Crowded beach in Italy from The Global Traveler

Despite the fact that we live in a destination that many people dream of, the idea of being in Italy with the heat, the lack of interesting activities for our kids and all their friends away on holidays can be a real punishment for working parents here who have no family to fall back on.

This summer we decided to take matters into our own hands and go on a road trip – a somewhat crazy idea for a family of 5 + dog with a tiny Toyota Yaris. We figured it would be fun to go with only a loose itinerary, and rather than focus on the destination, enjoy the adventure of getting there.  Saving money by not buying airfare for 5 was also an appealing factor.

The Yaris packed up and ready to go.

The day we discussed this idea, Linda and I were driving down the autostrada and at least 10 cars with Dutch plates passed us by.  So we thought we’d do the reverse and drive up to the Netherlands.  Surely we could find a Dutch family who would exchange apartments with us?  We put the word out on Facebook, and ended up being offered a place to stay by friends in Amsterdam who would be away on holiday themselves (the Dutch get around!).  We planned our initial route through Chamonix, where we have friends; Cologne, where we have other friends; and EuropaPark, an amusement park we would hit on the way for my middle daughter’s 11th birthday.  We figured we would wing it on the way back, maybe find another home exchange in Paris, or visit other friends who are in the Loire Valley, and come back to Italy by way of Ventimiglia, where a friend said we could couch surf.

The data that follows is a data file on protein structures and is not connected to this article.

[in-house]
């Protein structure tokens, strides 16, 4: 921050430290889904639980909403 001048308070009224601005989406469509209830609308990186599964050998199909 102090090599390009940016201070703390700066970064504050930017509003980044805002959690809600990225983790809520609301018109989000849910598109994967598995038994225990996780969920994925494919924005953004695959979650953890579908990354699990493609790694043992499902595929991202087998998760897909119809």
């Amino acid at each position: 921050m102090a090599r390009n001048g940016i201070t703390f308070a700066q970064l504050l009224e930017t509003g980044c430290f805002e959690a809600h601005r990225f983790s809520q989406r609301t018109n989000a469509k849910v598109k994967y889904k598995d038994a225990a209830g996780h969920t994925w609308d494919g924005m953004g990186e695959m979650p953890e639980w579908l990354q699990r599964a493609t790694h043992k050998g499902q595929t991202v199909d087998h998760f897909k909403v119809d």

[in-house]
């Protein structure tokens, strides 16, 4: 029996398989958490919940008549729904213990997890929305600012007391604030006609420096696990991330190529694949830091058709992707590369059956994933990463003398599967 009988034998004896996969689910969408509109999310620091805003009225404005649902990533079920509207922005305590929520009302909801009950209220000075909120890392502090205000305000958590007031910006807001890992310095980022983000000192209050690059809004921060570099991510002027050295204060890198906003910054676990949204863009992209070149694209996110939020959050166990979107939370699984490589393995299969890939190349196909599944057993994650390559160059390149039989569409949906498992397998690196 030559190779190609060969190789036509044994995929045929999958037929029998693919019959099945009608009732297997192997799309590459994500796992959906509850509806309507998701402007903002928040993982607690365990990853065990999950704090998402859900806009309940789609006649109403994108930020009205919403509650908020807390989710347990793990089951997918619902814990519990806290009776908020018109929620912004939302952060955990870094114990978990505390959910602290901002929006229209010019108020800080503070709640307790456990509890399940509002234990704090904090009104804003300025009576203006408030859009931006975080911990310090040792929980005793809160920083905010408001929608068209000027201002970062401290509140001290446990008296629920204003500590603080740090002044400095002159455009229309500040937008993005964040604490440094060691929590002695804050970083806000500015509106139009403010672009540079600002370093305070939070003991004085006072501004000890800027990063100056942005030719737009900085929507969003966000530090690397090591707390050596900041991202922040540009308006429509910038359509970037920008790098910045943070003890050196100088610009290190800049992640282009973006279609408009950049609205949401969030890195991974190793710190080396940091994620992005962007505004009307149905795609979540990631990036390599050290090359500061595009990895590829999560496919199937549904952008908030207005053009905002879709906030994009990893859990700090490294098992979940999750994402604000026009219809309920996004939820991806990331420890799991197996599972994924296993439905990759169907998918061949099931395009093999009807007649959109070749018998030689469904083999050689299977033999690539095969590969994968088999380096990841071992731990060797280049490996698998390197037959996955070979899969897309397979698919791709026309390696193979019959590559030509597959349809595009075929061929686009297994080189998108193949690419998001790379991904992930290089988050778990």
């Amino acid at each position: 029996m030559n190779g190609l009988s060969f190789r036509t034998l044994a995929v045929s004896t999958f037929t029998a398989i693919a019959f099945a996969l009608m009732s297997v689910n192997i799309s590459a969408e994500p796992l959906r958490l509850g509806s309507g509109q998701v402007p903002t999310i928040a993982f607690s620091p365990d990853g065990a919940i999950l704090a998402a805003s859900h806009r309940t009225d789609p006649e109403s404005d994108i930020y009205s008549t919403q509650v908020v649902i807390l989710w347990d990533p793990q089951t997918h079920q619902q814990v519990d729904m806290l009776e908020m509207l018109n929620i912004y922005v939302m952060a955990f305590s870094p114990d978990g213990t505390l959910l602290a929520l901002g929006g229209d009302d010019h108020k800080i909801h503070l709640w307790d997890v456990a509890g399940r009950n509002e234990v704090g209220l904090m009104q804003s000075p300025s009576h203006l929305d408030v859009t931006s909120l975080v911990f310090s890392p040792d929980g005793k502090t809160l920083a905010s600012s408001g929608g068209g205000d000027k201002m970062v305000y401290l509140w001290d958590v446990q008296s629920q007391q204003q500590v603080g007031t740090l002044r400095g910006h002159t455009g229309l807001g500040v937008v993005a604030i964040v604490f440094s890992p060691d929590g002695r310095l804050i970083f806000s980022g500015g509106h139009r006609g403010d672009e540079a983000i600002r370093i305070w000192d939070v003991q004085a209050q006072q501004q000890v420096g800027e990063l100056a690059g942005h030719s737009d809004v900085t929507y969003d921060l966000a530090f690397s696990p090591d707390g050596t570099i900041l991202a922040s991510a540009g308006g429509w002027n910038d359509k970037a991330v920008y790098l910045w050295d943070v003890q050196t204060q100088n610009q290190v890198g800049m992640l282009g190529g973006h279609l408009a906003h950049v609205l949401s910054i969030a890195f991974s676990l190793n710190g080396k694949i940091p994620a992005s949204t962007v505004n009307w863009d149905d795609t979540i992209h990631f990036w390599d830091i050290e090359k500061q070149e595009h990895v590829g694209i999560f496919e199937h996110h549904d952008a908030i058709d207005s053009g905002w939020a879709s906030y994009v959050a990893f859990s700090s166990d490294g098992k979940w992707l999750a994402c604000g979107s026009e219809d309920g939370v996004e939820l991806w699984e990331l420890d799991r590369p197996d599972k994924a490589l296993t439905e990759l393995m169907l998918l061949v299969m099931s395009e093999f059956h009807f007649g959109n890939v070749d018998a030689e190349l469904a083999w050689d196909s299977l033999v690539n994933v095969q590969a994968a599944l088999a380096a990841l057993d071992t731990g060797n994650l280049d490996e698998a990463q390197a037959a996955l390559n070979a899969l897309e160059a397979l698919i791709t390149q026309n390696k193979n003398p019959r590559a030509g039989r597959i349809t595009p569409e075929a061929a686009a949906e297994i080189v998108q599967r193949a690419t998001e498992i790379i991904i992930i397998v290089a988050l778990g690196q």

In the direction of Florence, with Goji at the wheel

The trip lasted a little over of a month.  Driving around Europe is so different than taking the trains.  With 4-8 hour stretches you have plenty of time to think.  Here were some of my insights/observations about the trials and benefits of roadtripping in Europe.

Scenery in Val D’Aosta just before reaching France

1.  Not having a departure time is really great.  I hate the stress of trying to herd the cats kids and catch a plane on time, making sure you haven’t left a mess, or anything important, behind.  With the car, you leave when you leave.  You aren’t held to a tight schedule, and that can feel really good and very liberating.

The girls were thrilled to come across a children’s circus in Freiburg im Breisgau.